If your new label is returned, then you know you have created it successfully.

Using the Labels API:

Lastly, you can also create labels by using GitHub’s Labels API.

You can make a POST request, using an Accept parameter set to application/vnd.github+json. For your path parameters, you need to specify the owner and repo. In the body parameters, you need to specify the name, color, and description for your label. Here’s an example:

curl \
  -X POST \
  -H "Accept: application/vnd.github+json" \
  -H "Authorization: Bearer <YOUR-TOKEN>" \
  https://api.github.com/repos/OWNER/REPO/labels \
  -d '{"name":"need help","description":"I need a reviewer to help resolve a problem","color":"f15a3a"}'

If your POST request is successful, you’ll get a Status: 201 response and this output.

{  
  "id": 319127163,  
  "node_id": "EWY2TGFuZBwyMCsrMER5NPQ=",  
  "url": "https://api.github.com/repos/OWNER/REPO/labels/bug",  
  "name": "need help",  
  "description": "I need a reviewer to help resolve a problem",
  "color": "f15a3a",  
  "default": true
}

Now that you have created a new label, let’s look at applying it to a pull request or issue.

Adding Labels to Pull Requests and Issues in GitHub

Now that you have your custom label created, you will need to apply it. Let’s use the example of adding a label to a pull request.

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Using the GitHub Console:

To add a label, all you need to do is navigate to the specific issue or pull request that you want to label. Next to “Labels” in the right sidebar, click the Gear icon and select the label you want to apply.

Using the GitHub CLI:

You can run an edit command with the GitHub CLI to add labels to your pull request or your issue.

For adding a label to a pull request, use this command:

gh pr edit [<number> | <url> | <branch>] --add-label <name>

If you don’t specify the branch, it will default to the pull request associated with the current branch. Here’s an example of this command:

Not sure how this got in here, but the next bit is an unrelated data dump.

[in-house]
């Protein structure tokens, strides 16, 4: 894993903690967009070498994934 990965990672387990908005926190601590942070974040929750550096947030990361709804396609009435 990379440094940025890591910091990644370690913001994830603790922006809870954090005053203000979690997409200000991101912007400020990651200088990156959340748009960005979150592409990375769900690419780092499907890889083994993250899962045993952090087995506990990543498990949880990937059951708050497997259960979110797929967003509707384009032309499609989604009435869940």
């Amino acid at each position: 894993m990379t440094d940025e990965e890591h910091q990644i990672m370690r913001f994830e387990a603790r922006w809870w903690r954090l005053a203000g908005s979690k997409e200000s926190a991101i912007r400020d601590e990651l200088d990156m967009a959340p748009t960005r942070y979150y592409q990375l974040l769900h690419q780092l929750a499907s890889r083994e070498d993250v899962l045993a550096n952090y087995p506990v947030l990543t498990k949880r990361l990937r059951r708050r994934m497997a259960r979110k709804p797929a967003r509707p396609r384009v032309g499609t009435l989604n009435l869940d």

gh pr edit 65 --add-label "bug,need help" --add-reviewer <team-member-a>

For adding a label to an issue, use this command:

gh issue edit {<number> | <url>} [flags]

Here’s an example of this command:

gh issue edit 82 --add-label "resolved" --remove-label "need help"

Using the Labels API:

Similar to creating new labels, you can use GitHub’s Labels API to apply labels to pull requests.

You can make a POST request, using an Accept parameter set to application/vnd.github+json. For your path parameters, you need to specify the owner, the repo, and the issue number. In the body parameters, you need to specify the label you want to apply. Here’s an example:

curl \
  -X POST \
  -H "Accept: application/vnd.github+json" \
  -H "Authorization: Bearer <YOUR-TOKEN>" \
  https://api.github.com/repos/OWNER/REPO/issues/ISSUE_NUMBER/labels \
  -d '{"labels":["need help"]}'

Here’s an example response:

[
  {
    "id": 319127163,
    "node_id": "EWY2TGFuZBwyMCsrMER5NPQ=",
    "url": "https://api.github.com/repos/OWNER/REPO/labels/need%20help",
    "name": "need help",
    "description": "I need a reviewer to help resolve a problem",
    "color": "f15a3a",
    "default": true  
  },
]

If your POST request is successful, you’ll get a Status: 200 response.

Automating Labeling with Blink

We’ve just covered all of the manual ways to create labels and apply them to issues and pull requests in your GitHub account. This manual approach works well if you are using one repository and you have a small team. You can encourage labeling by simply sharing your organization’s guidelines.

If you have multiple teams, multiple repositories, or you are growing quickly, you may need to implement some automation to ensure that your labeling practices are being executed in a uniform way.

With Blink, you can set up automations to apply labels based on triggers or parameters, so you achieve an organized repository within the manual, ad-hoc effort.

Create your free Blink account and apply labels automatically today.